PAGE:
- California Challenges Maximum Resale Price Maintenance as Per Se Illegal
- March 30, 2010 | Author: Margaret A. Ward
- Law Firms: Jones Day - Palo Alto Office ; Jones Day - Washington Office
In the 2007 Leegin Creative Leather v. PSKS case, the Supreme Court held that, under the federal antitrust laws, minimum vertical resale price fixing agreements are no longer per se illegal, but governed by the rule of reason, like maximum resale price fixing. Antitrust observers were quick to point out that over 30 states had laws that would continue to treat these kinds of agreements as per se illegal. A February 2010 settlement by the California Attorney General's office, California v. DermaQuest, is a recent reminder that state attorneys general have in fact continued to view vertical price fixing or "resale price maintenance" agreements as appropriate enforcement targets.
The California AG claimed that DermaQuest, Inc., a seller of beauty-care products, had entered into per se illegal vertical price fixing agreements with its distributors, in violation of California's antitrust law, the Cartwright Act, codified in Section 16720 of California's Business and Professions Code, and California's Unfair Competition Law, codified in Section 17200 of the California Business and Professions Code. Under the terms of the proposed settlement, DermaQuest has agreed not to enter into such agreements in the future and to pay civil penalties and legal costs. The parties entered into the settlement a few weeks after the State Attorney General filed a complaint in the State Superior Court for Alameda County.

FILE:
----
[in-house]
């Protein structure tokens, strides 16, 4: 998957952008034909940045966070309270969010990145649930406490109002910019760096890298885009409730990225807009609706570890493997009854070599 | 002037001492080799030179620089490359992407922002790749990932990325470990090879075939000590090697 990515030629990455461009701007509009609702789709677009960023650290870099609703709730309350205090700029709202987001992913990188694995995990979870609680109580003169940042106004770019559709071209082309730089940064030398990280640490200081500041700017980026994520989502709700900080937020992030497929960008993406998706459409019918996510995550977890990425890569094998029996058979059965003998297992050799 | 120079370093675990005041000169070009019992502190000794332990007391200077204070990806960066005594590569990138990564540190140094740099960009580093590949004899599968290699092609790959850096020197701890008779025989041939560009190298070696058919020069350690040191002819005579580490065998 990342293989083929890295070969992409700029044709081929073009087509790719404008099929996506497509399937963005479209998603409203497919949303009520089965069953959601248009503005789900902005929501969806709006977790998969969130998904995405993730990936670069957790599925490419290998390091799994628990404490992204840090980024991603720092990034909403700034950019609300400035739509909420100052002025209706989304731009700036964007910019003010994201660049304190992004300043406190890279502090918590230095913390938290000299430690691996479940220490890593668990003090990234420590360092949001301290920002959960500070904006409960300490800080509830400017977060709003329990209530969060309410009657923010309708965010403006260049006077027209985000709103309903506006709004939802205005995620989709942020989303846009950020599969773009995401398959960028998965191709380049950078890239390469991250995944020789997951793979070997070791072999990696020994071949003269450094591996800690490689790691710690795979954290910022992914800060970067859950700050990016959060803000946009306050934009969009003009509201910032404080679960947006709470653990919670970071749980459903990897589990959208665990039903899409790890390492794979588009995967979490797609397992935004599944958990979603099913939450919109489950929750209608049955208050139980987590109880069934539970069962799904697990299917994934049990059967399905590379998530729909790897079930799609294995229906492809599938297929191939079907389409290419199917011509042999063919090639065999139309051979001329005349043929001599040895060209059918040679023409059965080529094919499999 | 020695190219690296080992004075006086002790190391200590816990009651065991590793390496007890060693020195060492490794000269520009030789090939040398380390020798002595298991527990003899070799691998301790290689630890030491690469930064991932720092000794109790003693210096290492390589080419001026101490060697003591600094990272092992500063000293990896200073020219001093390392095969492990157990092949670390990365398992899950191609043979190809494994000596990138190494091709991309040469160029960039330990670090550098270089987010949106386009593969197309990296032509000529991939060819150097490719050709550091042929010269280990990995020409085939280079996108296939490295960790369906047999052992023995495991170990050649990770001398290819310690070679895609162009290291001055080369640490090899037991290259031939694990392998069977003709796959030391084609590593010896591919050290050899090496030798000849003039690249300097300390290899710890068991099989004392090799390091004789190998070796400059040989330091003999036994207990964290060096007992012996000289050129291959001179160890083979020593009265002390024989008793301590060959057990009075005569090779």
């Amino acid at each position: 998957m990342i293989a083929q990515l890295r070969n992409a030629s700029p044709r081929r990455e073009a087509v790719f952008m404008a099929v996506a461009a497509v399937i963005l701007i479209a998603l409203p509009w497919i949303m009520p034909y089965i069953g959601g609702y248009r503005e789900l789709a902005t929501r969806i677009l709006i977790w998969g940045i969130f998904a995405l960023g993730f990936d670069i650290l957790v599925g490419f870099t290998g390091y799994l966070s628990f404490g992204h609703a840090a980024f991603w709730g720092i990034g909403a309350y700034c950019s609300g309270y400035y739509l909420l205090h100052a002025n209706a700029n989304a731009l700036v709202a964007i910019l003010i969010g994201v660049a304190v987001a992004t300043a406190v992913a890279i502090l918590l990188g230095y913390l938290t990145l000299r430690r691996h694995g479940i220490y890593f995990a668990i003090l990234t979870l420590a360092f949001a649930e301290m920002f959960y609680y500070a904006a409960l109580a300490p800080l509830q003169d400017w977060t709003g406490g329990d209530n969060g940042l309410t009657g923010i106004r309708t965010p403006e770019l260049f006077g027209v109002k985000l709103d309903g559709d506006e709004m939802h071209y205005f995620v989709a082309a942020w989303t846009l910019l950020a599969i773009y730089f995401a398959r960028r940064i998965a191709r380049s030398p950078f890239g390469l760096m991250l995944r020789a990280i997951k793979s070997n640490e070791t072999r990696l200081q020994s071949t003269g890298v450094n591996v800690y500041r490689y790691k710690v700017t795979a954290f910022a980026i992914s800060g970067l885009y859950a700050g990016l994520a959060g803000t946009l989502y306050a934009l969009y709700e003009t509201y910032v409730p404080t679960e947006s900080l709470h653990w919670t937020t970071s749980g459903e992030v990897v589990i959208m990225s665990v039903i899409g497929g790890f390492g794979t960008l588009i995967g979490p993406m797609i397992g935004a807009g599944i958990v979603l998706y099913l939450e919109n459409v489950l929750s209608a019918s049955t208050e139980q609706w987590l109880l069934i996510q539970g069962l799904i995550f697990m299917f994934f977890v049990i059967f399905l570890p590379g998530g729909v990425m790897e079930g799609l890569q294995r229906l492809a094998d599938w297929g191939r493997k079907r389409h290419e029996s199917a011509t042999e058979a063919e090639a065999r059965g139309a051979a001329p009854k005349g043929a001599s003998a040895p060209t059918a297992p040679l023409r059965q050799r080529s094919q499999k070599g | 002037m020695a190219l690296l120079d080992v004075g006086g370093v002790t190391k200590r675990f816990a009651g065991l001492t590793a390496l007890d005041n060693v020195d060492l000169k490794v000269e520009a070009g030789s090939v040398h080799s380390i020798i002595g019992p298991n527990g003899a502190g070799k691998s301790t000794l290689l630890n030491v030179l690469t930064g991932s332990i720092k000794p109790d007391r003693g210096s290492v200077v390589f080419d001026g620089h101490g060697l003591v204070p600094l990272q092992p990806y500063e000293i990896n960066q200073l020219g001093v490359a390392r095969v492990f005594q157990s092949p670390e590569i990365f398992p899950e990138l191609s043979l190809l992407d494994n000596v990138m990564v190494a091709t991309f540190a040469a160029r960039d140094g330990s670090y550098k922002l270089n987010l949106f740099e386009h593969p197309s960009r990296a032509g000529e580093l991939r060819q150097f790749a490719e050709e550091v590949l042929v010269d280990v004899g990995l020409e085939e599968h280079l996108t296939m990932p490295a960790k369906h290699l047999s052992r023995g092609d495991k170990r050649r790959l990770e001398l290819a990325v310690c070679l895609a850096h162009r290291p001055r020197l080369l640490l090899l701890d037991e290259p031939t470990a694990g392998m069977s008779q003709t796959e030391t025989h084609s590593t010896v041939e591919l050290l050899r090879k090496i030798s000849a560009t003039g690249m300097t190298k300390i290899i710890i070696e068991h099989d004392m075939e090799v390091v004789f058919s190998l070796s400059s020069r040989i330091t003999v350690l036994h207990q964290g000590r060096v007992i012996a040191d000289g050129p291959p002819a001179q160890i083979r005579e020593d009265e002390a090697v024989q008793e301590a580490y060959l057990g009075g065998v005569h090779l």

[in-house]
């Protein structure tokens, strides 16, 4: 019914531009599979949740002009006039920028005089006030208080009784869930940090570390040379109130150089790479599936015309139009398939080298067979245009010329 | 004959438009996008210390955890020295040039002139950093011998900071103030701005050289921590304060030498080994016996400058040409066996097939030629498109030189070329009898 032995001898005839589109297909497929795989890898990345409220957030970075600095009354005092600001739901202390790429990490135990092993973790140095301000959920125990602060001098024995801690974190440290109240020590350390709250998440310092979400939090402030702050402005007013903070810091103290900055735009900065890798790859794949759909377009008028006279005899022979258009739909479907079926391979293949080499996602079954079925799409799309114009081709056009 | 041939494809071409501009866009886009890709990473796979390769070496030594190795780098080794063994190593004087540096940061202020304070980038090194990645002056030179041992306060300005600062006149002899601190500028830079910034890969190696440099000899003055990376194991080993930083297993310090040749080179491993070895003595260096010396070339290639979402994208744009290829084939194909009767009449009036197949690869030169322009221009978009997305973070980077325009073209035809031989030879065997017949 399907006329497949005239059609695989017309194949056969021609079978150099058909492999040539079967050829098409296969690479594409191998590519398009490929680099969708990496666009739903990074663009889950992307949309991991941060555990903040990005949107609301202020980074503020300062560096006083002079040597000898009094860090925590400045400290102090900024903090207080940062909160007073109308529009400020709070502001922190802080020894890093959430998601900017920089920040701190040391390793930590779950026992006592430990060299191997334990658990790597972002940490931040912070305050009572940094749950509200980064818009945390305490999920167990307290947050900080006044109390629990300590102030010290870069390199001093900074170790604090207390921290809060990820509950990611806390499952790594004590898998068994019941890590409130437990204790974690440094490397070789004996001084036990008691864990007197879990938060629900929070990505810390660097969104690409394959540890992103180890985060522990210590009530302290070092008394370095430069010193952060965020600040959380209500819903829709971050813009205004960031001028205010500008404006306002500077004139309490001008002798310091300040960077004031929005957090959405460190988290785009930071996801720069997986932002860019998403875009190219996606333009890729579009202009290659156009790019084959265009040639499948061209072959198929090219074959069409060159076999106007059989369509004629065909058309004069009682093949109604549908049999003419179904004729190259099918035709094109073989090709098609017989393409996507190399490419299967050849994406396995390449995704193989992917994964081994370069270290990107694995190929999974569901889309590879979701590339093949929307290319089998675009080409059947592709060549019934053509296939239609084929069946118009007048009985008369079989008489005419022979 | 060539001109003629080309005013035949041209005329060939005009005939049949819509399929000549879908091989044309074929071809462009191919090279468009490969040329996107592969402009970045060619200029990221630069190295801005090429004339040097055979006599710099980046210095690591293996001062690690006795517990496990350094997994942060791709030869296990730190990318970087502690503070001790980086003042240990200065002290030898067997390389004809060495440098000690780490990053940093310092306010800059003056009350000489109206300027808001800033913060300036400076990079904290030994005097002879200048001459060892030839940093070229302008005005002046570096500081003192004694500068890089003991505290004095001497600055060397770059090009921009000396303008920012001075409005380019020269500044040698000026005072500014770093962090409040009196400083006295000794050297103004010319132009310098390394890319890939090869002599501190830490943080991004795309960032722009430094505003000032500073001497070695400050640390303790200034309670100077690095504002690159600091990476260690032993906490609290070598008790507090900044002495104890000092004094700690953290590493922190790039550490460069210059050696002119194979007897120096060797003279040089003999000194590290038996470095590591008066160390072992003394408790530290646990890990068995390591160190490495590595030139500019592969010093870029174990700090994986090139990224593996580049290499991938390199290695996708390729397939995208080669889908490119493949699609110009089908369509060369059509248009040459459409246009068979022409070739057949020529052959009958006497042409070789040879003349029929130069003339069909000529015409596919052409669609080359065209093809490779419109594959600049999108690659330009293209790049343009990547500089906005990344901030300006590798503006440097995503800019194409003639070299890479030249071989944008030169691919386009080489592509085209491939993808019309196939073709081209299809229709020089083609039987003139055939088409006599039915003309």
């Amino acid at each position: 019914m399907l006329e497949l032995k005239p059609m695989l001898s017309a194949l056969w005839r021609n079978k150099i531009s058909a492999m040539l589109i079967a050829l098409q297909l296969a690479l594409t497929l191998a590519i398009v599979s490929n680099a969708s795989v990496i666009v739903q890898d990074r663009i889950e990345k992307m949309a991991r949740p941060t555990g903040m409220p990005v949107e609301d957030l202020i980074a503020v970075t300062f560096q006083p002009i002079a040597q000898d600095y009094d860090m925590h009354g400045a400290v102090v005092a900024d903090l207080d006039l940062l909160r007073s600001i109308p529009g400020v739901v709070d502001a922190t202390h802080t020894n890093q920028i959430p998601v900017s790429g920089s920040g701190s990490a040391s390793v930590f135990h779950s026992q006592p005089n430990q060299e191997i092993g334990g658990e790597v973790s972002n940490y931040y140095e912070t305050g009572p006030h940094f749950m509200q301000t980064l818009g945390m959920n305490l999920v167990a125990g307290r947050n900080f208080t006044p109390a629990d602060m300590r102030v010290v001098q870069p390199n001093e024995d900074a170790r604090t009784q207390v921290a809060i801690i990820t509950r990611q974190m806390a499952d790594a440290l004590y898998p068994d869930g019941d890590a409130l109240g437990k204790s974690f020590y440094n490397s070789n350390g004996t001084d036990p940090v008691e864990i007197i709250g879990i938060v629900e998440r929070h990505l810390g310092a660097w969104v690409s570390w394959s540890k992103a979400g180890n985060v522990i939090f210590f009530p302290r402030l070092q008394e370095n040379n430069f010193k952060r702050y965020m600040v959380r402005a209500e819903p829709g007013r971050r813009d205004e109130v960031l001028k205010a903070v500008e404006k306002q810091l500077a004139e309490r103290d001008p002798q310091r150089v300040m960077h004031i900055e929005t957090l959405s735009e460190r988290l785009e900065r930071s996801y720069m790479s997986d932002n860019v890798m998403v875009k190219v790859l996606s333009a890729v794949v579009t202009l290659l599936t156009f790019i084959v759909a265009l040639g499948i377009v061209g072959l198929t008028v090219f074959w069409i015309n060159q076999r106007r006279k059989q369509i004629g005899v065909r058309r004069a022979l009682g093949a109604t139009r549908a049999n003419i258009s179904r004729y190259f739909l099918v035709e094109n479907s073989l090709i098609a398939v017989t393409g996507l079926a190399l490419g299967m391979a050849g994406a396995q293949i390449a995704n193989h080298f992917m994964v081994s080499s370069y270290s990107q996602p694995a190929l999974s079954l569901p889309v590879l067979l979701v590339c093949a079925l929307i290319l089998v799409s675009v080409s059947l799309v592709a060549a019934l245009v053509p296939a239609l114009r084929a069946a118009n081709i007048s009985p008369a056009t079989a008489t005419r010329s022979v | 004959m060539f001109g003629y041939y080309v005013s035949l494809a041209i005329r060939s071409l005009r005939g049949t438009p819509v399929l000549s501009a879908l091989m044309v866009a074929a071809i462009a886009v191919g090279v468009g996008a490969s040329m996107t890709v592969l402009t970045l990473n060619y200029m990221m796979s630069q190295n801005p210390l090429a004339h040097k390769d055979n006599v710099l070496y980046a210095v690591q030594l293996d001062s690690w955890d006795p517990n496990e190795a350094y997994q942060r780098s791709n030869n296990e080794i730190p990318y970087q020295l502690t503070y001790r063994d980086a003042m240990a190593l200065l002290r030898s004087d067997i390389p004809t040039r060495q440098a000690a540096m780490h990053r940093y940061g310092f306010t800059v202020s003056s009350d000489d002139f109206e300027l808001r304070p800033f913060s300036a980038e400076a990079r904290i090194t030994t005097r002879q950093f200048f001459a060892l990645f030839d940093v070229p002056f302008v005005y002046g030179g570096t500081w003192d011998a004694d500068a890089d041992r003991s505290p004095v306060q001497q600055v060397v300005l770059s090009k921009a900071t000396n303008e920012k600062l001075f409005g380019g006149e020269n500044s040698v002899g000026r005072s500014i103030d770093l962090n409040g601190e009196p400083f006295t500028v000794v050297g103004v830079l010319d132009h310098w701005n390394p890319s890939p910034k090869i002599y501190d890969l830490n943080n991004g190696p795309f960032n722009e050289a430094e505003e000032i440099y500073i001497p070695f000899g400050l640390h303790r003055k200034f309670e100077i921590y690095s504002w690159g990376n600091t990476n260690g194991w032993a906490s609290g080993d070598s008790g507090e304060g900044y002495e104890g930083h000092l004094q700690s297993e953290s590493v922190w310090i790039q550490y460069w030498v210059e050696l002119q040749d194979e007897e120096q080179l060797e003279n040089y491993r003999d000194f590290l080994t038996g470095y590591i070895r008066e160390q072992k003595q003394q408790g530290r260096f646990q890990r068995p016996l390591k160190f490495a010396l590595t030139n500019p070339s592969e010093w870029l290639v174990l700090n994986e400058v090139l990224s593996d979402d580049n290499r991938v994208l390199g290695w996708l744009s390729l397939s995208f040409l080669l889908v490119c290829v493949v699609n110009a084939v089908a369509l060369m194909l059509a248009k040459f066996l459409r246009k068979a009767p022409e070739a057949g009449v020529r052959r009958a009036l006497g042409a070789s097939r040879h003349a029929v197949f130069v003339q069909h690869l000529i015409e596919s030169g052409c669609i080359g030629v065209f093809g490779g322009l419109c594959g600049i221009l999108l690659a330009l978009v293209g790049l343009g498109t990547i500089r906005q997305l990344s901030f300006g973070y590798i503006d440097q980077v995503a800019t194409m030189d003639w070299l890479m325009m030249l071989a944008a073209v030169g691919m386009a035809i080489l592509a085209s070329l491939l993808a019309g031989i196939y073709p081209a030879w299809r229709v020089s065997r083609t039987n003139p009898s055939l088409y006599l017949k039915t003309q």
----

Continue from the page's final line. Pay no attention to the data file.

In its complaint, the California AG alleged that DermaQuest had entered into a number of contracts providing alternatively that distributors "may not resell Product in a price structure that yields a Product price at ultimate retail sale below DermaQuest's Suggested Retail Price" or that the "reseller may not resell Product in a price structure that yields a Product price at resale below DermaQuest's Suggested Retail Price."
The parties now have entered into a settlement agreement resolving the California AG's concerns. The settlement not only enjoins DermaQuest from entering into any resale agreements that set the minimum resale price of its products, but also prohibits a broad range of agreements that could increase or otherwise fix the resale price of the company's products. DermaQuest has agreed to inform all of its existing distributors that the company is disavowing all provisions of its resale agreements that purportedly obligate distributors to maintain certain resale prices. Finally, DermaQuest has agreed to pay $70,000 in civil penalties and $50,000 in legal costs.
California v. DermaQuest illustrates that state attorneys general are actively investigating and taking action against companies that make minimum resale price agreements with their distributors, notwithstanding the Supreme Court's holding in Leegin. California is just one of several dozen states whose laws still treat these kinds of agreements as per se antitrust violations. As a result, companies are well advised to consider the prevailing minimum resale price laws in the states where they are selling their products before entering into such agreements.